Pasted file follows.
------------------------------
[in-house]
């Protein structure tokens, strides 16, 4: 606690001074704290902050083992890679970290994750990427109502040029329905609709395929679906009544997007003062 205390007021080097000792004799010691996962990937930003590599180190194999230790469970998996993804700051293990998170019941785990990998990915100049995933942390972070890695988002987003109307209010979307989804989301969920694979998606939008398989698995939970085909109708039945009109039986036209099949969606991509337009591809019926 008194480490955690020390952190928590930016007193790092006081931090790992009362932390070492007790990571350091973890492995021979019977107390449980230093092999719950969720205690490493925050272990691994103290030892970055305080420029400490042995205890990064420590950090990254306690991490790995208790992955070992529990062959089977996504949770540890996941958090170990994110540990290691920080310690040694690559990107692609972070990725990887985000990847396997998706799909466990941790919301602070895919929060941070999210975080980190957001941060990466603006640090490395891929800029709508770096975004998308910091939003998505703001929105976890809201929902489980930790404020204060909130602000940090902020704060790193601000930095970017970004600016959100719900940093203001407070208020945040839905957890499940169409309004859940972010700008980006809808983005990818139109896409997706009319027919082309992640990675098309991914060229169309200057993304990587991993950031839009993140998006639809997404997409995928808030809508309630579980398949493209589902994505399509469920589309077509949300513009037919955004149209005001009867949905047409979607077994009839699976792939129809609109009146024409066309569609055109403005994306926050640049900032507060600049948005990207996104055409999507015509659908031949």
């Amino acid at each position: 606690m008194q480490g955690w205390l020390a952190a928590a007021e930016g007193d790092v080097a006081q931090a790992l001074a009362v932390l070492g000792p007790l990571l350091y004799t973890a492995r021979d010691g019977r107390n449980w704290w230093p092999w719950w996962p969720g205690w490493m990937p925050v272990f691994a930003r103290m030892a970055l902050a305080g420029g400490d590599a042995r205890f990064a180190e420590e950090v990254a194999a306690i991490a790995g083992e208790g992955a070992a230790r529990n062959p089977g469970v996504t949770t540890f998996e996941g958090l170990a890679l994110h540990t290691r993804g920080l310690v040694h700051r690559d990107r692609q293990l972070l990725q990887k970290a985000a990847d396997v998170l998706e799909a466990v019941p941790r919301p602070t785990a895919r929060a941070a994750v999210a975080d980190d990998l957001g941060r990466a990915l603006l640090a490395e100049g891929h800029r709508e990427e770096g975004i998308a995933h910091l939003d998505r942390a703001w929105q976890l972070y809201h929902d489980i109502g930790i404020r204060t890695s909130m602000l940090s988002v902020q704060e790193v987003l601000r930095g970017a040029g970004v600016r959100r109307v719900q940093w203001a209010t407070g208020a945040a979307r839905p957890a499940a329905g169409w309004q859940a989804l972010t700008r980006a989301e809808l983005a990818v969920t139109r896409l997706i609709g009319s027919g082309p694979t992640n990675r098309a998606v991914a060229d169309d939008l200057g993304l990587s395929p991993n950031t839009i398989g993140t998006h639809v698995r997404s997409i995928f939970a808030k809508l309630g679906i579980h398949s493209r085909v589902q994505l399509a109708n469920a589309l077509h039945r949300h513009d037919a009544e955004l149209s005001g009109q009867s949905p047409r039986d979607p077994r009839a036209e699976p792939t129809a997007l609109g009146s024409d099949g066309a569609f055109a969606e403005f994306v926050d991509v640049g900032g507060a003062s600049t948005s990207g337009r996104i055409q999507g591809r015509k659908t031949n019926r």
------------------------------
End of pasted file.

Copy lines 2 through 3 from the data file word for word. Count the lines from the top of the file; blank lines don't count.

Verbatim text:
């Protein structure tokens, strides 16, 4: 606690001074704290902050083992890679970290994750990427109502040029329905609709395929679906009544997007003062 205390007021080097000792004799010691996962990937930003590599180190194999230790469970998996993804700051293990998170019941785990990998990915100049995933942390972070890695988002987003109307209010979307989804989301969920694979998606939008398989698995939970085909109708039945009109039986036209099949969606991509337009591809019926 008194480490955690020390952190928590930016007193790092006081931090790992009362932390070492007790990571350091973890492995021979019977107390449980230093092999719950969720205690490493925050272990691994103290030892970055305080420029400490042995205890990064420590950090990254306690991490790995208790992955070992529990062959089977996504949770540890996941958090170990994110540990290691920080310690040694690559990107692609972070990725990887985000990847396997998706799909466990941790919301602070895919929060941070999210975080980190957001941060990466603006640090490395891929800029709508770096975004998308910091939003998505703001929105976890809201929902489980930790404020204060909130602000940090902020704060790193601000930095970017970004600016959100719900940093203001407070208020945040839905957890499940169409309004859940972010700008980006809808983005990818139109896409997706009319027919082309992640990675098309991914060229169309200057993304990587991993950031839009993140998006639809997404997409995928808030809508309630579980398949493209589902994505399509469920589309077509949300513009037919955004149209005001009867949905047409979607077994009839699976792939129809609109009146024409066309569609055109403005994306926050640049900032507060600049948005990207996104055409999507015509659908031949």
């Amino acid at each position: 606690m008194q480490g955690w205390l020390a952190a928590a007021e930016g007193d790092v080097a006081q931090a790992l001074a009362v932390l070492g000792p007790l990571l350091y004799t973890a492995r021979d010691g019977r107390n449980w704290w230093p092999w719950w996962p969720g205690w490493m990937p925050v272990f691994a930003r103290m030892a970055l902050a305080g420029g400490d590599a042995r205890f990064a180190e420590e950090v990254a194999a306690i991490a790995g083992e208790g992955a070992a230790r529990n062959p089977g469970v996504t949770t540890f998996e996941g958090l170990a890679l994110h540990t290691r993804g920080l310690v040694h700051r690559d990107r692609q293990l972070l990725q990887k970290a985000a990847d396997v998170l998706e799909a466990v019941p941790r919301p602070t785990a895919r929060a941070a994750v999210a975080d980190d990998l957001g941060r990466a990915l603006l640090a490395e100049g891929h800029r709508e990427e770096g975004i998308a995933h910091l939003d998505r942390a703001w929105q976890l972070y809201h929902d489980i109502g930790i404020r204060t890695s909130m602000l940090s988002v902020q704060e790193v987003l601000r930095g970017a040029g970004v600016r959100r109307v719900q940093w203001a209010t407070g208020a945040a979307r839905p957890a499940a329905g169409w309004q859940a989804l972010t700008r980006a989301e809808l983005a990818v969920t139109r896409l997706i609709g009319s027919g082309p694979t992640n990675r098309a998606v991914a060229d169309d939008l200057g993304l990587s395929p991993n950031t839009i398989g993140t998006h639809v698995r997404s997409i995928f939970a808030k809508l309630g679906i579980h398949s493209r085909v589902q994505l399509a109708n469920a589309l077509h039945r949300h513009d037919a009544e955004l149209s005001g009109q009867s949905p047409r039986d979607p077994r009839a036209e699976p792939t129809a997007l609109g009146s024409d099949g066309a569609f055109a969606e403005f994306v926050d991509v640049g900032g507060a003062s600049t948005s990207g337009r996104i055409q999507g591809r015509k659908t031949n019926r």